There is something about the speed and complexity of modern life that brings a hankering for plain and simple dishes, full of the delicious smack of nostalgia. In short, we long for home cooking-or for its commercial counterpart, diner cuisine.
A chef colleague recently confided that he sometimes feels a need to visit his mother just to taste her old-fashioned meatloaf. Professional though he is, he somehow can’t replicate her dishes. “Maybe it’s her recipes or her way of doing things, or just Mom herself,” he said. “Why is it that Mom or that diner I used to visit as a kid-it was inside the corner drugstore, for God’s sake!-always seem to make that food taste so good?”
I know why. It’s the taste of simplicity. The food is hearty and lasting. And it’s easy to prepare-with limited advance work and foolproof technique.
Some of the recipes even call for canned soup. Let me confess this: Every once in a long while, when the moment is right and nothing else will do (and no one else is around to see), I head to the pantry, open a can of soup, dump it in a recipe and create the kind of casserole a Junior League cook, circa 1955, would have been proud of. The fact is that the odd can of soup can make for some truly good eats.
Shocked? Well, get over yourself. There’s a lot to be said for convenience, flavor and ease of preparation. (Sometimes I even go a step further and use packaged onion soup powder.) Can-of-soup cuisine is not something to brag about to your gourmet club, but it’s not a crime either. And sometimes it’s the only way to get that diner taste.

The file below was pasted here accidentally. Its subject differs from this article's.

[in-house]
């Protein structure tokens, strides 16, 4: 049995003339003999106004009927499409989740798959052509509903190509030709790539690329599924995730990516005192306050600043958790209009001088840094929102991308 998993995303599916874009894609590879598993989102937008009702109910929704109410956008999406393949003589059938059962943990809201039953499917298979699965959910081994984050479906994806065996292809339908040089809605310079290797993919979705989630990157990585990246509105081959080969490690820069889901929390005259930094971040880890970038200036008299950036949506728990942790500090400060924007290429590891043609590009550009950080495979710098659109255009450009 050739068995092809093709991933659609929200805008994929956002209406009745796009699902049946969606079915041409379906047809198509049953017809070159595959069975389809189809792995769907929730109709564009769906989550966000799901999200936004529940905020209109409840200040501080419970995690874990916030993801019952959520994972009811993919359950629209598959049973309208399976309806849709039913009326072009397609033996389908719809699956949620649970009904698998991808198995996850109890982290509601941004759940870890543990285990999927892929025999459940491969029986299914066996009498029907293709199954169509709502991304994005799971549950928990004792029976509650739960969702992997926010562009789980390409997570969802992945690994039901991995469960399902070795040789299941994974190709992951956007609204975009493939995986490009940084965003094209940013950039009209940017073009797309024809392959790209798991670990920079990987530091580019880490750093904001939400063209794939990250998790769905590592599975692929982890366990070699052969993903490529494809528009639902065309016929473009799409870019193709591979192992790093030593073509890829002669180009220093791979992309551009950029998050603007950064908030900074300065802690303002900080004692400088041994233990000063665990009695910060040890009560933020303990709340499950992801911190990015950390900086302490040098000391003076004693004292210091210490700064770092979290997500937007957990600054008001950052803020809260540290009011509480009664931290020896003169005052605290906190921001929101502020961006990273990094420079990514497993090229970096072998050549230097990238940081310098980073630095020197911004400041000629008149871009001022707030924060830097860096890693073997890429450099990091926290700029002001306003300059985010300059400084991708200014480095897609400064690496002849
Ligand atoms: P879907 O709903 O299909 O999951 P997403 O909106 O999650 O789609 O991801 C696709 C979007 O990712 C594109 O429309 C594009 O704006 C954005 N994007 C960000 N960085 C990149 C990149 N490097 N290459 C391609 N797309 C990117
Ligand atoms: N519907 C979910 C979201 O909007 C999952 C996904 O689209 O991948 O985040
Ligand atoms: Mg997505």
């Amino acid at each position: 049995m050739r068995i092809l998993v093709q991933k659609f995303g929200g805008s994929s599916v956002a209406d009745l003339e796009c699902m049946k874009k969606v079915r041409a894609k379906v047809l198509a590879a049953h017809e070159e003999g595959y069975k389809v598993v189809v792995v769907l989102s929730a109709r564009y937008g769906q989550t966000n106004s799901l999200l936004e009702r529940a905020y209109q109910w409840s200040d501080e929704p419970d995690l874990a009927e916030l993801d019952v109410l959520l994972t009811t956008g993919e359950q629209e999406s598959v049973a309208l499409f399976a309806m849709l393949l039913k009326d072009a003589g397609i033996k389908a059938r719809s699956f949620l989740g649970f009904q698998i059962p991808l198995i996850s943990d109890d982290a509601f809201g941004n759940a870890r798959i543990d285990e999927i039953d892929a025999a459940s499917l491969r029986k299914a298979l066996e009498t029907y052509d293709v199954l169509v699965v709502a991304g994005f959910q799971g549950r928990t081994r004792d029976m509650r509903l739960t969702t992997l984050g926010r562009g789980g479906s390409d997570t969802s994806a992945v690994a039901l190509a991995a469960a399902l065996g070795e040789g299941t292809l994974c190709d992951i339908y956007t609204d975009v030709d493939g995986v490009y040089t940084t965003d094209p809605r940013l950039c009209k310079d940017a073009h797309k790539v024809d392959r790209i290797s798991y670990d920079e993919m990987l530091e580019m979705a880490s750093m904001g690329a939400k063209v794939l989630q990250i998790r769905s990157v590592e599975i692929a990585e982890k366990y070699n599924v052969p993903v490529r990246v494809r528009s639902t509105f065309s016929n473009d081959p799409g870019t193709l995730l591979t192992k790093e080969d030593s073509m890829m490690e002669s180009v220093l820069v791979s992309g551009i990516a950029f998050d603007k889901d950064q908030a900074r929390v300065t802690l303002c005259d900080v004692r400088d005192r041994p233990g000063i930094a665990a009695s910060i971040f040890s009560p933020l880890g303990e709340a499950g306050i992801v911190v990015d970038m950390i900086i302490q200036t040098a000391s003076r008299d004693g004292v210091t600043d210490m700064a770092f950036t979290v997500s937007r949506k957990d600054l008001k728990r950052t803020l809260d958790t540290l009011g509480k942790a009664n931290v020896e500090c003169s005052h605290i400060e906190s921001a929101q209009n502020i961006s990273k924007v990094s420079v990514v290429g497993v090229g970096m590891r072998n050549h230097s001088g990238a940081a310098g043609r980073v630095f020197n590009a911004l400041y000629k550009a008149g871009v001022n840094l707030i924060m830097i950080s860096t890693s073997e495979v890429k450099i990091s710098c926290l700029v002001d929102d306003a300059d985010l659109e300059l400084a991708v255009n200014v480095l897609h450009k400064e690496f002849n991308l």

You don’t have to be either a mom at home or even Chef Mom of Mom’s Diner to bring out the shmek of these dishes in your own kitchen. These appetite-whetting plates celebrate the beguiling warmth of the family table. One taste and we are reminded of leisurely, uncomplicated times. We get a sense of comfort from every forkful.
What’s more, these recipes are usually complete meals-main dish and vegetables all in one-making for a satisfying, effortless dinner that only requires a fresh green salad to round it out. Add an apple brown betty or a tapioca pudding for dessert and you have the stuff of legends.
So never mind that the old-fashioned neighborhood diner may no longer be there (it is now a tattoo parlor or feng shui supply store) or that Mom is no longer in the kitchen but is orbiting cyberspace looking for a wok on e-Bay, or that it’s Dad or another significant “caregiver” at the domestic helm. The spirit of nurturing is alive and well and simmering away in any one of these casseroles.
Combine the bread crumbs, butter and pepper. Set aside.
Prepare the macaroni according to package directions, cooking it so it’s a tad on the firm side. Drain and set aside.
Heat the oven to 350 degrees. Butter a 4-quart casserole.
Toss the cooked macaroni with the cheese, eggs, milk, butter, salt and black pepper to taste, paprika and cayenne and spoon it into the casserole. Sprinkle the crumb topping evenly over the top.
Bake the macaroni until it’s golden brown and bubbling on the sides, 25 to 30 minutes.
Get our new Cooking newsletter.
Your roundup of inspiring recipes and kitchen tricks.
You may occasionally receive promotional content from the Los Angeles Times.